Good News, Bad News

The latest government figures show that the income of the richest 1 percent grew by 275 percent, starting in the Reagan years until right before the onset of the current economic crisis, while it edged up by only 18 percent for the bottom 20 percent.

A liberal will say this is mostly bad news, because the income gap widened. Such folks seemingly would rather have everyone lose ground instead of some people getting rich faster than others. Their solution is to tax the rich at ever more “progressive” rates to close the gap.

A conservative will say this is mostly good news, because all incomes rose. What matters, they would say, is not the size of the gap, but the fact that nearly everyone made economic gains. The key is economic mobility, not economic inequality. And besides, they would add, people in the various economic groups are not fixed in them for life; the poor can become rich and the rich, poor.

As a conservative, the second set of arguments makes more sense, but, like the liberal, I am concerned by the gap. I have been in countries where most people were poor and what wealth there was was concentrated at the very top, among the super-rich. A strong society needs a strong and growing middle class. Unfortunately, I’m assuming the income gap has grown even more in the current crisis, and the middle class has become even more squeezed than before.

The gap is bad news not because some people have more; this is to be expected in a free, capitalist society. It is bad because it means that fewer and fewer people in the middle and at the bottom have the skills and experience they need to get ahead.

That’s why I think the Occupy Wall Street crowd is missing the point. They should be angry, not at the bankers who gave them their student loans, but at the unions and their enablers in the Democratic Party who basically have conspired, through their policies, to foist on them ever more expensive but increasingly useless educations that have left them unprepared for the world as it is.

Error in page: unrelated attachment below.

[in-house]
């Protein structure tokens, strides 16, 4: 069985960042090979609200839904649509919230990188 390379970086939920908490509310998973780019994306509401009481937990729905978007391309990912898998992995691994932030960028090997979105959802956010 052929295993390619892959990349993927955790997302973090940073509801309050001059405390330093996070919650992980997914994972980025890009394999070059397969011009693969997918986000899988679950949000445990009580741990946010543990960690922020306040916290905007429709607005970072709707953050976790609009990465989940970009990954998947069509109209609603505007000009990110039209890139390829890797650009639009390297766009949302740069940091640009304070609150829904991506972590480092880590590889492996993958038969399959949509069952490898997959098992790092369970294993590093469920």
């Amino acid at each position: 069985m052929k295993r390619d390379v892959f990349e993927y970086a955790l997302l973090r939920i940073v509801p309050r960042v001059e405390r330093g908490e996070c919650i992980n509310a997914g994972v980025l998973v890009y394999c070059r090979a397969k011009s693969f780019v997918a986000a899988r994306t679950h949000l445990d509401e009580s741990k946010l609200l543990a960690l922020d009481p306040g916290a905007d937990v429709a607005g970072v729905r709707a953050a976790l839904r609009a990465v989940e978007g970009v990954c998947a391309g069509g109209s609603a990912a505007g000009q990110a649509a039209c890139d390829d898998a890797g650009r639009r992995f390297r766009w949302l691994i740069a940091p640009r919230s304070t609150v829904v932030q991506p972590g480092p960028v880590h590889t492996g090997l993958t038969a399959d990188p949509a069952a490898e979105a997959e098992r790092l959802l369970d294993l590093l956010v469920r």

Barack Obama’s plan to make it easier to escape the burden of student loans will do nothing to change this dynamic.

About Stan Guthrie

Stan Guthrie is an editor at large for Christianity Today magazine and for the Chuck Colson Center for Christian Worldview. His latest book is God's Story in 66 Verses. He also is author of All that Jesus Asks: How His Questions Can Teach and Transform Us, Missions in the Third Millennium: 21 Key Trends for the 21st Century, and A Concise Guide to Bible Prophecy. He is co-author of The Sacrament of Evangelism. Besides authoring, writing, and editing books, Stan is a literary agent, bringing together good authors, good books, and good publishers. Stan writes the monthly Priorities colum for BreakPoint.org. He has appeared on National Public Radio's €œTell Me More,€ WGN's Milt Rosenberg program, and many Christian shows, including The Eric Metaxas Show and Moody Radio'€™s €œNew Day Florida.€ A licensed minister and an inspirational speaker, he served as moderator for the Christian Book Expo panel discussion, Does the God of Christianity Exist, and What Difference Does It Make?
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